Kidney Failure Risk Factor: Estimated Glomerular Filtration Rate (eGFR)
What is the eGFR?
The estimated glomerular filtration rate (eGFR) is a test that measures your level of kidney function and determines your stage of kidney disease. Your healthcare team can calculate it from the results of your blood creatinine test, your age, body size, and gender. If your eGFR number is low, your kidneys may not be working as well as they should. People with a lower eGFR are at increased risk of having chronic kidney disease (CKD) progress to kidney failure. The sooner that kidney disease is found, the better the chance of slowing or stopping it from getting worse.
What are the Stages of Chronic Kidney Disease (CKD) that match eGFR levels?
What does an eGFR test result mean?
- An eGFR below 60 for three months or more, or an eGFR above 60 with kidney damage (marked by high levels of albumin in your urine) means chronic kidney disease. Your healthcare team will want to find the cause of your kidney disease and continue to check your kidney function to help plan your treatment.
- Please note that the eGFR normally declines with age. A low eGFR in an older person does not always mean CKD, even if the eGFR is less than 60.
- When you get an eGFR test, a simple urine test called the uACR will also be done to check for blood or albumin (a type of protein) in the urine. When you have albumin in your urine it is called albuminuria. Blood or protein in the urine can be an early sign of kidney disease.
Based on your eGFR and UACR, your healthcare team may also do one or more of these tests:
- Imaging, such as an ultrasound or CT scan to get a picture of your kidneys and urinary tract. This tells your healthcare team whether your kidneys are too large or too small, whether you have a problem like a kidney stone or tumor, and whether there are any problems in the structure of your kidneys and urinary tract.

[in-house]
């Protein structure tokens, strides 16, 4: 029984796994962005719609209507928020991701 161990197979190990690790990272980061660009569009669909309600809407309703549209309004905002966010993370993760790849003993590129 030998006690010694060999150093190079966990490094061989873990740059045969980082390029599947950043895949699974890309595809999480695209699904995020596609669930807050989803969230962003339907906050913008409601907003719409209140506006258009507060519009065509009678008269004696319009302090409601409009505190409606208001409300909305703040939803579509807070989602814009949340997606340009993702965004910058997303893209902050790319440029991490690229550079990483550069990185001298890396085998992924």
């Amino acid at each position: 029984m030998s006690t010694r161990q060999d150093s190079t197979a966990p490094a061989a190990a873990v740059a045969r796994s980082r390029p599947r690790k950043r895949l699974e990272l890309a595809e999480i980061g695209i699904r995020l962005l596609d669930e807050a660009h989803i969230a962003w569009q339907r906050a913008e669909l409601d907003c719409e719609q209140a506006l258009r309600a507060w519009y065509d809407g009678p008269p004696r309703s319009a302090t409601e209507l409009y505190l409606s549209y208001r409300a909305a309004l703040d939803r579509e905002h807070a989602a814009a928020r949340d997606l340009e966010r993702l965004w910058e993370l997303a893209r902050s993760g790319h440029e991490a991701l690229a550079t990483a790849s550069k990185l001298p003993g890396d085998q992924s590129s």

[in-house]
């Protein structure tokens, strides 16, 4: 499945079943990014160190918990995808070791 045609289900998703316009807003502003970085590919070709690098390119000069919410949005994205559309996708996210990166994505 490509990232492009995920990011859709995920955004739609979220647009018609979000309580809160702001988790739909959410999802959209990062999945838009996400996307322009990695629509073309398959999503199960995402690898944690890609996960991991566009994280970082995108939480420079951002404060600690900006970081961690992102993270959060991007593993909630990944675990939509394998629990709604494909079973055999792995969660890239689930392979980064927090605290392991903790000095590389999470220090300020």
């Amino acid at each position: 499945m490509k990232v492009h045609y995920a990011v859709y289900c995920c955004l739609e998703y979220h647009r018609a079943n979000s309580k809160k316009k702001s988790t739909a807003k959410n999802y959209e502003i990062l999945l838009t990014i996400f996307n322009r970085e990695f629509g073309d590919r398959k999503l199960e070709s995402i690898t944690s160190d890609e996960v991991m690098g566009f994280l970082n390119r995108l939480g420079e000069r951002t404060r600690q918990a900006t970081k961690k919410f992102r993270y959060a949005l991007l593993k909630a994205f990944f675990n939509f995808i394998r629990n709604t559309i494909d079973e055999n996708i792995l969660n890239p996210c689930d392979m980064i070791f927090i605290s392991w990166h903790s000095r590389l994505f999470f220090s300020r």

- A kidney biopsy, which is done in some cases to check for a specific type of kidney disease. This test shows the type and amount of kidney damage there is, which helps with planning treatment. To do a biopsy, the doctor removes small pieces of kidney with a needle and looks at them under a microscope.
Your healthcare team may also ask you to see a kidney doctor, called a nephrologist, who will consult on your case and help manage your care.
What can you do to protect your kidney function?
- Get your kidneys checked at least every year. Your healthcare team will do a simple blood test to find out your eGFR. They will also do a urine albumin-to-creatinine ratio (UACR), which shows if you have protein (albumin) in the urine. Protein in the urine may mean you have kidney damage.
- Control blood pressure if you have high blood pressure.
- Control blood sugar if you have diabetes.
- In general, if you have CKD, avoid non-steroidal anti-inflammatory drugs (NSAIDs) such as ibuprofen and naproxen.
- If you have CKD, tell your healthcare team before having any test that uses contrast dye.
- Do not smoke.
- Exercise and follow a healthy diet that's low in sodium, saturated fat, and sugar, but high in fresh fruits, vegetables, whole grains, lean meats, fish, and poultry. Avoid highly processed foods.
- Stay at a healthy weight. Lose weight if your healthcare team says that you should.
- Discuss any vitamins, minerals, herbs, weight loss or body building supplements with your healthcare team before taking them. Many of these products can hurt your kidneys.
- Make sure that any drugs you take are the right dose for your age and your level of kidney function. You should discuss this with your healthcare team.
For more information:
- Speak with your healthcare team
- Visit the National Kidney Foundation at www.kidney.org